Thiol regulation of pro-inflammatory cytokines and innate immunity: protein S-thiolation as a novel molecular mechanism
ABSTRACT Inflammation or inflammatory cytokines and oxidative stress have often been associated, and thiol antioxidants, particularly glutathione, have often been seen as possible anti-inflammatory mediators. However, whereas several cytokine inhibitors have been approved for drug use in chronic inflammatory diseases, this has not happened with antioxidant molecules. We outline the complexity of the role of protein thiol-disulfide oxidoreduction in the regulation of immunity and inflammation, the underlying molecular mechanisms (such as protein glutathionylation) and the key enzyme players such as Trx (thioredoxin) or Grx (glutaredoxin).
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ABSTRACT: Under physiological conditions, the balance between ROS production and removal maintains properly the intracellular redox-sensitive signaling as well as the appropriate status of protein thiols and disulfides. However, inflammation among other factors can modify this balance causing a rapid increase of intracellular ROS levels and hence thiol oxidation, eventually leading to oxidative stress. In the case of acute pancreatitis, both redox signaling and oxidative stress seem to contribute to the progression of the severe form of the disease. In this review we will focus in the reversible oxidation of protein cysteines during the course of acute pancreatitis. We describe disulfide stress in an acute inflammatory process, which is characterized by thiol oxidation in proteins, particularly protein cysteinylation, without significant changes in the glutathione redox status.Inflammation & Allergy - Drug Targets (Formerly ?Current Drug Targets - Inflammation & Allergy) 12/2014; 13(5). DOI:10.2174/1871528114666141216155759
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ABSTRACT: Bottom-up mass spectrometry studies typically employ a reduction and alkylation step that eliminates a class of post-translational modification, S-thiolation. Given that molecular oxygen can mediate S-thiolation from reduced thiols, which are abundant in the reducing intracellular milieu, we investigated the possibility that some S-thiolation modifications are artifacts of protein preparation. SOD1 was chosen for this case study as it has a reactive surface cysteine residue, which is readily cysteinylated in vitro. The ability of oxygen to generate S-thiolation artifacts was tested by comparing purification of SOD1 from post-mortem human cerebral cortex under aerobic and anaerobic conditions. S-thiolation was ∼50% higher in aerobically processed preparations, consistent with oxygen-dependent artifactual S-thiolation. The ability of endogenous small molecule disulfides (e.g. cystine) to participate in artifactual S-thiolation was tested by blocking reactive protein cysteine residues during anaerobic homogenization. A 50-fold reduction in S-thiolation occurred, indicating the majority of S-thiolation observed aerobically was artifact. Tissue-specific artifacts were explored by comparing brain- and blood-derived protein, with remarkably more artifacts observed in brain-derived SOD1. Given the potential for such artifacts, rules-of-thumb for sample preparation are provided. This study demonstrates that without taking extraordinary precaution, artifactual S-thiolation of highly reactive, surface exposed, cysteine residues can result. This article is protected by copyright. All rights reservedProteomics 05/2014; 14(10). DOI:10.1002/pmic.201300450 · 3.97 Impact Factor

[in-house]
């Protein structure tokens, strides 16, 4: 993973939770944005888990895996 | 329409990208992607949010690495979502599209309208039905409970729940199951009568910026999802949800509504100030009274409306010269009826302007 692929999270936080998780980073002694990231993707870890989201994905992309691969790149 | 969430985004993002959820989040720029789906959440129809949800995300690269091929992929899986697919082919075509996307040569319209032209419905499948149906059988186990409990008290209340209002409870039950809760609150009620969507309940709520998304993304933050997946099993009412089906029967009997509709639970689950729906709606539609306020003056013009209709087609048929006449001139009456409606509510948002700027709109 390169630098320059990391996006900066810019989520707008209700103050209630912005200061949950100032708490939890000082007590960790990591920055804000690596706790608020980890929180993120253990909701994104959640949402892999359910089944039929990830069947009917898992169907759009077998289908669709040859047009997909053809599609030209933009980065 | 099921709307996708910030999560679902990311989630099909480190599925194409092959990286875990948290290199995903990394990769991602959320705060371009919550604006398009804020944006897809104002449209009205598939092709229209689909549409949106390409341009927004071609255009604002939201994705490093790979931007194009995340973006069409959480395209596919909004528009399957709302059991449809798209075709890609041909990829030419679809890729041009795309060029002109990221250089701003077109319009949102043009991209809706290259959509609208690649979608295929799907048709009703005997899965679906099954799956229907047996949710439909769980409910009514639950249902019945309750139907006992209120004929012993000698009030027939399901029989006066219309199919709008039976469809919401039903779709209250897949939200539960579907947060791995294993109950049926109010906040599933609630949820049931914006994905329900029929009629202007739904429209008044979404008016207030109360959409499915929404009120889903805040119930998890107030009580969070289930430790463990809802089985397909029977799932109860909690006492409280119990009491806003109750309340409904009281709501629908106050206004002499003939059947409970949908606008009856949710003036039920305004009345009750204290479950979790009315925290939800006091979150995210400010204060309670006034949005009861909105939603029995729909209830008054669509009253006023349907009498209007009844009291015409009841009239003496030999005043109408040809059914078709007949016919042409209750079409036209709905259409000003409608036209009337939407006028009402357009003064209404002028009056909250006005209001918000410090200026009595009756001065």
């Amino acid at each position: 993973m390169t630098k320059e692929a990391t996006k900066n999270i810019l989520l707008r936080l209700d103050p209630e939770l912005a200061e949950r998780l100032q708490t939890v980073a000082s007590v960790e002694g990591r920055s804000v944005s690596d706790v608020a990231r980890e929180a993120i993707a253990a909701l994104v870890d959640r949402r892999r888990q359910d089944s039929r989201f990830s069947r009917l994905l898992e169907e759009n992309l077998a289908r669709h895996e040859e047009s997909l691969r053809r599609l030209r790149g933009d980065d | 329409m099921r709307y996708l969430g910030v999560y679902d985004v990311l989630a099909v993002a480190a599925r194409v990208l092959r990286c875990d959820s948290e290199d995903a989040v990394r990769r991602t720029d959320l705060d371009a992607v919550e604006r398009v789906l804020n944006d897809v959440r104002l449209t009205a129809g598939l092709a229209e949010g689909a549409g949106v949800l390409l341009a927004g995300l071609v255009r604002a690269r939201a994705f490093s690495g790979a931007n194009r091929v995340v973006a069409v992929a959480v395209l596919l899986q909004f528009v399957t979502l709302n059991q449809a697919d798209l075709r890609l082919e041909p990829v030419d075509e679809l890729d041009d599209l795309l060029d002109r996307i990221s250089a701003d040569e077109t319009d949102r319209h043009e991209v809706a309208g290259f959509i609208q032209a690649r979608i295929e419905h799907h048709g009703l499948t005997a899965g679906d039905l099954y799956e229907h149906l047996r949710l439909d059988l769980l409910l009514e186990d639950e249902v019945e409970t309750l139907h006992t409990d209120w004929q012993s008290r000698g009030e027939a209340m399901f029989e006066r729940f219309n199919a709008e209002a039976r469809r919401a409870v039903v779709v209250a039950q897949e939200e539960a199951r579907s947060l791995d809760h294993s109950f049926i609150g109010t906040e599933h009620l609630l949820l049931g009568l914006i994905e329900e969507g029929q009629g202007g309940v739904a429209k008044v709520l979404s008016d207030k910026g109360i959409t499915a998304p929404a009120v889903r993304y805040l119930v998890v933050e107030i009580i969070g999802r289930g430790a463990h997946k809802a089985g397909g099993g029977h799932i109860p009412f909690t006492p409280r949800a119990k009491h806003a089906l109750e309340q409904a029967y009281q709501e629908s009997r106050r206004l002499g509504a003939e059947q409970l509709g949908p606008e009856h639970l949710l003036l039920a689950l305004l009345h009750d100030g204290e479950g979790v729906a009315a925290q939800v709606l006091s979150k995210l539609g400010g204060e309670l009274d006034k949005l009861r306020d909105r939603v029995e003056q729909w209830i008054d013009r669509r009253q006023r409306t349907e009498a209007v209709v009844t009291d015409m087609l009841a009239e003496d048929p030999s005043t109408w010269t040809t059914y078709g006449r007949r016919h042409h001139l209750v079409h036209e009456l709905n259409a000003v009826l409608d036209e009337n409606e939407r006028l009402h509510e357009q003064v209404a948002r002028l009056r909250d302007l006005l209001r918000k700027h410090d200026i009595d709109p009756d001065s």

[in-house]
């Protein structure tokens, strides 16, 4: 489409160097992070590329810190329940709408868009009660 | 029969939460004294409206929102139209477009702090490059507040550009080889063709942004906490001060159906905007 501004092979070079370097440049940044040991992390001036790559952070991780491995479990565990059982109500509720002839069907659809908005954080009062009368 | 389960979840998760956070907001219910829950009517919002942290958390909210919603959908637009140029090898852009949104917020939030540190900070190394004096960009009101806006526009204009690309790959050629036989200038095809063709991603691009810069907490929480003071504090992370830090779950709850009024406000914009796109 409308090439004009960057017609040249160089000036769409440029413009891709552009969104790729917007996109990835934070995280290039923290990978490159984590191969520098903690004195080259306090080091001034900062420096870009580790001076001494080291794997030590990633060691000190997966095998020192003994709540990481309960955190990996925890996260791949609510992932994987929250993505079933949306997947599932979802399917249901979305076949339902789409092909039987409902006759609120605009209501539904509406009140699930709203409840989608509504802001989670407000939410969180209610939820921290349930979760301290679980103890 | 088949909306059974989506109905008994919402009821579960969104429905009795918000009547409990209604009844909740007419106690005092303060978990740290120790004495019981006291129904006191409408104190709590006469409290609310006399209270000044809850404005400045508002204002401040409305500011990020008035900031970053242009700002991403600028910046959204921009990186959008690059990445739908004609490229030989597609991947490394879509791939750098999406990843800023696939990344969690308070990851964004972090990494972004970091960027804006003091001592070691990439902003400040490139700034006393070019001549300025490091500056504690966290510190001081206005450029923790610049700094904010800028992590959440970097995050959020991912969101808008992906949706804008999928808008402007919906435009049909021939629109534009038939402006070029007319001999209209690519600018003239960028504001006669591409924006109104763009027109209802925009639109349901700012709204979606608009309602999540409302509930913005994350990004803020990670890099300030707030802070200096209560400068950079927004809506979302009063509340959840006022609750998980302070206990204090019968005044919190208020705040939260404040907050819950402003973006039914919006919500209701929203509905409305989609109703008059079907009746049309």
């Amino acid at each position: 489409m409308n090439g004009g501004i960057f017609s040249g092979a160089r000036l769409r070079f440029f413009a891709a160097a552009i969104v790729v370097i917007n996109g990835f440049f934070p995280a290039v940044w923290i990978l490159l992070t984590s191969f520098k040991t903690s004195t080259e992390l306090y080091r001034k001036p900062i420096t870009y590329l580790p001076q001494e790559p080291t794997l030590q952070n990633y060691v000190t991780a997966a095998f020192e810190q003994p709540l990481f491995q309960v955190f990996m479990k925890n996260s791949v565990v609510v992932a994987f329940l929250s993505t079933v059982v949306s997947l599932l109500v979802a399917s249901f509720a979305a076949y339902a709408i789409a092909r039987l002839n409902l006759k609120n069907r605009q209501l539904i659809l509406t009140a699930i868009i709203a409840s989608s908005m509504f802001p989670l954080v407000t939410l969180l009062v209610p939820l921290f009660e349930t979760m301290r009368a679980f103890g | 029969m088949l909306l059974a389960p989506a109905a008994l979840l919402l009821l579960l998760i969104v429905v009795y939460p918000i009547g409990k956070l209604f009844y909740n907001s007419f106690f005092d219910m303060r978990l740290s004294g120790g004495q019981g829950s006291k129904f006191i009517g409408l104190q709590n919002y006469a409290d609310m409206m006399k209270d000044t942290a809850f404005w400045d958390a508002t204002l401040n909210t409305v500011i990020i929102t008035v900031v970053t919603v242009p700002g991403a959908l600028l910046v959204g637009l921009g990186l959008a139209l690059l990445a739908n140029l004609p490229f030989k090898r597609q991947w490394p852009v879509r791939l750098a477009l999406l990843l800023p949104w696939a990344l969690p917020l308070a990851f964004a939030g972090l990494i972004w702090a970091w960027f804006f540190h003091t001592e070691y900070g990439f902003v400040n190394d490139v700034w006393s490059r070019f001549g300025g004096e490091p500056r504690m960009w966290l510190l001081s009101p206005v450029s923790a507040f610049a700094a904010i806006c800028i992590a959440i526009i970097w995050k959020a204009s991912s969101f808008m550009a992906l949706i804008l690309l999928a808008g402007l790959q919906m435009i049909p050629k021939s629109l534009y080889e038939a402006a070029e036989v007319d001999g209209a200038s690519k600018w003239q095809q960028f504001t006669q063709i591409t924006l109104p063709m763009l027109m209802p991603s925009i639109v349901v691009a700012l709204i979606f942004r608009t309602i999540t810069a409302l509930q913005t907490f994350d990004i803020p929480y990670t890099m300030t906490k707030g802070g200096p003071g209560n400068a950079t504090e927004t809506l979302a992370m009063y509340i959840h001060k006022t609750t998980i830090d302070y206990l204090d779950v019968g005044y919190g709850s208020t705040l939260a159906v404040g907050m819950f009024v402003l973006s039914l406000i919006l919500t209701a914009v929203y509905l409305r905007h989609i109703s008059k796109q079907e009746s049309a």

Dataset: 28.Moreno ML et al FRBM 2014